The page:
Impractical Jokers’ premise could easily become slapstick-ish in the worst way, crude in the same vein as shows like Johnny Knoxville’s Jackass. What makes the show great, though, is that it never descends to such humor. The Jokers — Joe, Sal, Murr, and Q — frequently turn down challenges they deem too cringeworthy or demeaning to another human being. The result is a show that’s more than just funny; it’s also endearing and warm, a study in the beautiful ways human beings relate to one another. It highlights the gap between strangers in a way that siphons out the social expectations we fill those gaps with and exploits them for comedy. And yet, their dares don’t exacerbate the spaces between strangers; in an odd way, they minimize those spaces.
I like to think this is the reason Impractical Jokers helped my husband and I feel joy during a time when joy did not come easily — not just because the show made us laugh (though it did), but because it made us feel closer to other human beings, and allowed us to feel that closeness from a respectable distance.
Time after time, the impractical jokers amazed us with the reactions they could garner from the human beings they interacted with. The elderly woman who pretended to squeeze Murr’s bottom when she thought nobody was looking; an entire line of people nonchalantly letting Joe cut to the front because he called out to the imaginary “Larry!” over and over; Sal convincing a disgruntled middle-aged man to dance with him in the park without using words — all of these moments made me feel somehow less alone, like I belonged to a collective human experience that did not separate its members from one another, but united them even as strangers. And after all, isn’t that intrinsically true of the human experience? Didn’t Jesus similarly highlight the spaces between strangers and call us to fill them?
My favorite moment from the entire series so far is also my husband’s favorite moment. The setup isn’t complex: Murr is looking for a roommate. The producers prepare a luxury apartment (outfitted with hidden cameras, of course). The rest of the jokers hide somewhere in the apartment, communicating secret orders to Murr as the interview commences. Enter Murr’s would-be roommate, an infectiously exuberant man who works with stocks and is in disbelief that he’s actually going to hit it off with Murr. Murr’s only dare is immediately given: match the other man’s enthusiasm. The excitement builds until it reaches a crescendo and Murr is actually jumping up and down on a couch with a complete stranger. Even though the two will obviously not become roommates, the moment is moving.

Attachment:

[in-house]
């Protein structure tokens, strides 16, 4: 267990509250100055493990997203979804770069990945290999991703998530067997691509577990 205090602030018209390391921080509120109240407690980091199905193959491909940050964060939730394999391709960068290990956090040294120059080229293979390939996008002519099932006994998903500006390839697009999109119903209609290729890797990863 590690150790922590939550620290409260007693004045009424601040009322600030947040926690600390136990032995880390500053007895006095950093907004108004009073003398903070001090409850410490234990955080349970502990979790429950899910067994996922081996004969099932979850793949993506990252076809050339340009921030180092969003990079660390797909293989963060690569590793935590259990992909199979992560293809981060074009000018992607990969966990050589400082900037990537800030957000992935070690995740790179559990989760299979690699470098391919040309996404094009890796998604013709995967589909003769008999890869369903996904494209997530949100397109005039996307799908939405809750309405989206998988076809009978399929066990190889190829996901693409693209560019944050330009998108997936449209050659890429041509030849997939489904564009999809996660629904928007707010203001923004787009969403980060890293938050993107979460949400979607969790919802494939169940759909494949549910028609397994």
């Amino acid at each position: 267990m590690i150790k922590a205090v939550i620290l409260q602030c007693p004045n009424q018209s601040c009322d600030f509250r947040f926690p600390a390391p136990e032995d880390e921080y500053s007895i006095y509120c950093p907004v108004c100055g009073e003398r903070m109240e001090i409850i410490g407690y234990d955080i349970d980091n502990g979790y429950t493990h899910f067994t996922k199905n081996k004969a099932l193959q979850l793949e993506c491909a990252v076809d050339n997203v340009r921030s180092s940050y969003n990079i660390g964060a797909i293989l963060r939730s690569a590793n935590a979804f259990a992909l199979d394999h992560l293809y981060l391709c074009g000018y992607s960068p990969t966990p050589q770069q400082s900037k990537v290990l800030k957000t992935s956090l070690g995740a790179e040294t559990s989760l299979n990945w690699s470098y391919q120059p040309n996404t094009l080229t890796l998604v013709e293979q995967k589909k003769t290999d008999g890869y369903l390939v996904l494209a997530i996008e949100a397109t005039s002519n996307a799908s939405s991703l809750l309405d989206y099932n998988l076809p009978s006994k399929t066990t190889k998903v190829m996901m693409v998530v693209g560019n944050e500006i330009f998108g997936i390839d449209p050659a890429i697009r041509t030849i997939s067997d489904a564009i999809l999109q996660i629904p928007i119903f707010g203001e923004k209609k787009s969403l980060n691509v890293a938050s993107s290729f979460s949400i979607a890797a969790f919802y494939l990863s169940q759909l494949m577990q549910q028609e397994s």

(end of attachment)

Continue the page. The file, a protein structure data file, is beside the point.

Moments like these on Impractical Jokers helped me walk through my grief in a way that was both honest and hopeful. I still don’t know precisely what the difference between joy and happiness is, but I suspect I walked the dividing line of these two things during this period of my life. There was sadness there — even anger, at times — but there was also a sense of peace in knowing goodness could intermingle with such sorrow. I have probably never been so isolated as I was that year, but I somehow did not feel alone — not completely — and to some degree, Impractical Jokers helped with that. I started watching the show because I wondered “How outrageous will these guys be?” I kept watching, though, because I realized that at its core, the show asks a different question: “How alone are we really among strangers?”
The answer has been “not alone as you might think,” and that’s what makes Impractical Jokers worthwhile.